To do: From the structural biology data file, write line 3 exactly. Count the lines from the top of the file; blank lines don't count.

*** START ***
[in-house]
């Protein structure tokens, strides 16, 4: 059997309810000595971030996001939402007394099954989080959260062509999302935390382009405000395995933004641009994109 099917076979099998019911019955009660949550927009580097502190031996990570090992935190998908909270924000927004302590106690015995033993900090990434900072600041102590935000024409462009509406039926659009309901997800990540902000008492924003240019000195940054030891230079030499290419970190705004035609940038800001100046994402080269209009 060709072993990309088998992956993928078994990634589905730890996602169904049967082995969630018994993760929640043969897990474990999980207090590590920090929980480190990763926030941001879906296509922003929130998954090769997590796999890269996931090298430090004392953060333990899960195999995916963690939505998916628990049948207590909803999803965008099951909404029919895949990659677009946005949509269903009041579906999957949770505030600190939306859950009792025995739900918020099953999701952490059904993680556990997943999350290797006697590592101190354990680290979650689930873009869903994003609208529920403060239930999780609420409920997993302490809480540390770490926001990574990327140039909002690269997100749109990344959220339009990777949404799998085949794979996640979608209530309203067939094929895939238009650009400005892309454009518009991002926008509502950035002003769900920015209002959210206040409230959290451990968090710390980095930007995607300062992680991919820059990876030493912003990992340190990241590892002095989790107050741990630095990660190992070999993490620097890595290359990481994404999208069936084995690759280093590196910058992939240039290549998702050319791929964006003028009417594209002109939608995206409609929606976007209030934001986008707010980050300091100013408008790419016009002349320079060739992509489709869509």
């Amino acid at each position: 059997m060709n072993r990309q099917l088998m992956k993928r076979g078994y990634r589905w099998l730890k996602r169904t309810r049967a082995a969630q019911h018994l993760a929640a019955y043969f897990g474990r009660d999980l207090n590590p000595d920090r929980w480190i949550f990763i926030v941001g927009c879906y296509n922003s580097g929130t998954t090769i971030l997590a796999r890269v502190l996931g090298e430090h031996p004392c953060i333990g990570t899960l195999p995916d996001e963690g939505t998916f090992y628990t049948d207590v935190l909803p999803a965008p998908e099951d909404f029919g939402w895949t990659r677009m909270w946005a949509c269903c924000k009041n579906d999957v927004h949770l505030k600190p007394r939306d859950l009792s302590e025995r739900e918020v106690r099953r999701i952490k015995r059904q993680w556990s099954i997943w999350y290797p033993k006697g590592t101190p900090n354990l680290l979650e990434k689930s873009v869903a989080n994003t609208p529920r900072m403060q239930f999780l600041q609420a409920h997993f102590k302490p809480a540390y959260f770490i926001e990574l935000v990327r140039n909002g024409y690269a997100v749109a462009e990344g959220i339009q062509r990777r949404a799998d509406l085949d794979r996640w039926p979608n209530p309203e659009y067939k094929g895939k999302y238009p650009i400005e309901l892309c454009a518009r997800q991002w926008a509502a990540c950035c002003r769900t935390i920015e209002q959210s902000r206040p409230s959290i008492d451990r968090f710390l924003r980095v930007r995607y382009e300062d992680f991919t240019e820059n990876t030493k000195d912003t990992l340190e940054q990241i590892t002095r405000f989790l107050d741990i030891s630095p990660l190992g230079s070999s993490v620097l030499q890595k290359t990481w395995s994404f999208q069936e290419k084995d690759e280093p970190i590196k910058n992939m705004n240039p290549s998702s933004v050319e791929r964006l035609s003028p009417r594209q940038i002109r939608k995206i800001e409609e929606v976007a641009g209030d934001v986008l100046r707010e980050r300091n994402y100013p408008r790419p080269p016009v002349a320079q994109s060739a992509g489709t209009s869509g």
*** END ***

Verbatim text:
């Amino acid at each position: 059997m060709n072993r990309q099917l088998m992956k993928r076979g078994y990634r589905w099998l730890k996602r169904t309810r049967a082995a969630q019911h018994l993760a929640a019955y043969f897990g474990r009660d999980l207090n590590p000595d920090r929980w480190i949550f990763i926030v941001g927009c879906y296509n922003s580097g929130t998954t090769i971030l997590a796999r890269v502190l996931g090298e430090h031996p004392c953060i333990g990570t899960l195999p995916d996001e963690g939505t998916f090992y628990t049948d207590v935190l909803p999803a965008p998908e099951d909404f029919g939402w895949t990659r677009m909270w946005a949509c269903c924000k009041n579906d999957v927004h949770l505030k600190p007394r939306d859950l009792s302590e025995r739900e918020v106690r099953r999701i952490k015995r059904q993680w556990s099954i997943w999350y290797p033993k006697g590592t101190p900090n354990l680290l979650e990434k689930s873009v869903a989080n994003t609208p529920r900072m403060q239930f999780l600041q609420a409920h997993f102590k302490p809480a540390y959260f770490i926001e990574l935000v990327r140039n909002g024409y690269a997100v749109a462009e990344g959220i339009q062509r990777r949404a799998d509406l085949d794979r996640w039926p979608n209530p309203e659009y067939k094929g895939k999302y238009p650009i400005e309901l892309c454009a518009r997800q991002w926008a509502a990540c950035c002003r769900t935390i920015e209002q959210s902000r206040p409230s959290i008492d451990r968090f710390l924003r980095v930007r995607y382009e300062d992680f991919t240019e820059n990876t030493k000195d912003t990992l340190e940054q990241i590892t002095r405000f989790l107050d741990i030891s630095p990660l190992g230079s070999s993490v620097l030499q890595k290359t990481w395995s994404f999208q069936e290419k084995d690759e280093p970190i590196k910058n992939m705004n240039p290549s998702s933004v050319e791929r964006l035609s003028p009417r594209q940038i002109r939608k995206i800001e409609e929606v976007a641009g209030d934001v986008l100046r707010e980050r300091n994402y100013p408008r790419p080269p016009v002349a320079q994109s060739a992509g489709t209009s869509g």